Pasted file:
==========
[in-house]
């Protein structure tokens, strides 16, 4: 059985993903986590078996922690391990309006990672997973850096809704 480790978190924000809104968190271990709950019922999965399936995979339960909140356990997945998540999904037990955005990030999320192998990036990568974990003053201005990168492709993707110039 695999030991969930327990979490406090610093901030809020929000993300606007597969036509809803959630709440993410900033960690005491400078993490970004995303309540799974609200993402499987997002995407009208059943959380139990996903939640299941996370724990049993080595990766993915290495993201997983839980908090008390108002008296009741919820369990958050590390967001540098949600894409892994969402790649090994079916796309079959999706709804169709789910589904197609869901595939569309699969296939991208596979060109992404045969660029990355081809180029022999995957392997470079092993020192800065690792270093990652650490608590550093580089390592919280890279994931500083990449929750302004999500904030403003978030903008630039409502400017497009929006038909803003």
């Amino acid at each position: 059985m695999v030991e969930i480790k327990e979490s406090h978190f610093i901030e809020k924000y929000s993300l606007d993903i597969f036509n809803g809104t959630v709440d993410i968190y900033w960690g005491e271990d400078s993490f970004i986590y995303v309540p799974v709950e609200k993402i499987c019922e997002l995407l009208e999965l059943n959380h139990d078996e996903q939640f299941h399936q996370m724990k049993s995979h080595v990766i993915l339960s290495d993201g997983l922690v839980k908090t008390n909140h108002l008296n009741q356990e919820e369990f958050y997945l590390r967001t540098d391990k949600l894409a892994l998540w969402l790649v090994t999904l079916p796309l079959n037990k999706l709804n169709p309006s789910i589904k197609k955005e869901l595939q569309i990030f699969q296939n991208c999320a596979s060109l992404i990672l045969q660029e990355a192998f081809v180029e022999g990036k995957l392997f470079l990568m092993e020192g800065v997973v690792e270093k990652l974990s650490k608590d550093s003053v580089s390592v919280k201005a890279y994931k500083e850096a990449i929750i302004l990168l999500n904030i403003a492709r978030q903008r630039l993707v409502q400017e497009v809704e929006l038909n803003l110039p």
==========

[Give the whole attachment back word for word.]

[in-house]
């Protein structure tokens, strides 16, 4: 059985993903986590078996922690391990309006990672997973850096809704 480790978190924000809104968190271990709950019922999965399936995979339960909140356990997945998540999904037990955005990030999320192998990036990568974990003053201005990168492709993707110039 695999030991969930327990979490406090610093901030809020929000993300606007597969036509809803959630709440993410900033960690005491400078993490970004995303309540799974609200993402499987997002995407009208059943959380139990996903939640299941996370724990049993080595990766993915290495993201997983839980908090008390108002008296009741919820369990958050590390967001540098949600894409892994969402790649090994079916796309079959999706709804169709789910589904197609869901595939569309699969296939991208596979060109992404045969660029990355081809180029022999995957392997470079092993020192800065690792270093990652650490608590550093580089390592919280890279994931500083990449929750302004999500904030403003978030903008630039409502400017497009929006038909803003």
């Amino acid at each position: 059985m695999v030991e969930i480790k327990e979490s406090h978190f610093i901030e809020k924000y929000s993300l606007d993903i597969f036509n809803g809104t959630v709440d993410i968190y900033w960690g005491e271990d400078s993490f970004i986590y995303v309540p799974v709950e609200k993402i499987c019922e997002l995407l009208e999965l059943n959380h139990d078996e996903q939640f299941h399936q996370m724990k049993s995979h080595v990766i993915l339960s290495d993201g997983l922690v839980k908090t008390n909140h108002l008296n009741q356990e919820e369990f958050y997945l590390r967001t540098d391990k949600l894409a892994l998540w969402l790649v090994t999904l079916p796309l079959n037990k999706l709804n169709p309006s789910i589904k197609k955005e869901l595939q569309i990030f699969q296939n991208c999320a596979s060109l992404i990672l045969q660029e990355a192998f081809v180029e022999g990036k995957l392997f470079l990568m092993e020192g800065v997973v690792e270093k990652l974990s650490k608590d550093s003053v580089s390592v919280k201005a890279y994931k500083e850096a990449i929750i302004l990168l999500n904030i403003a492709r978030q903008r630039l993707v409502q400017e497009v809704e929006l038909n803003l110039p």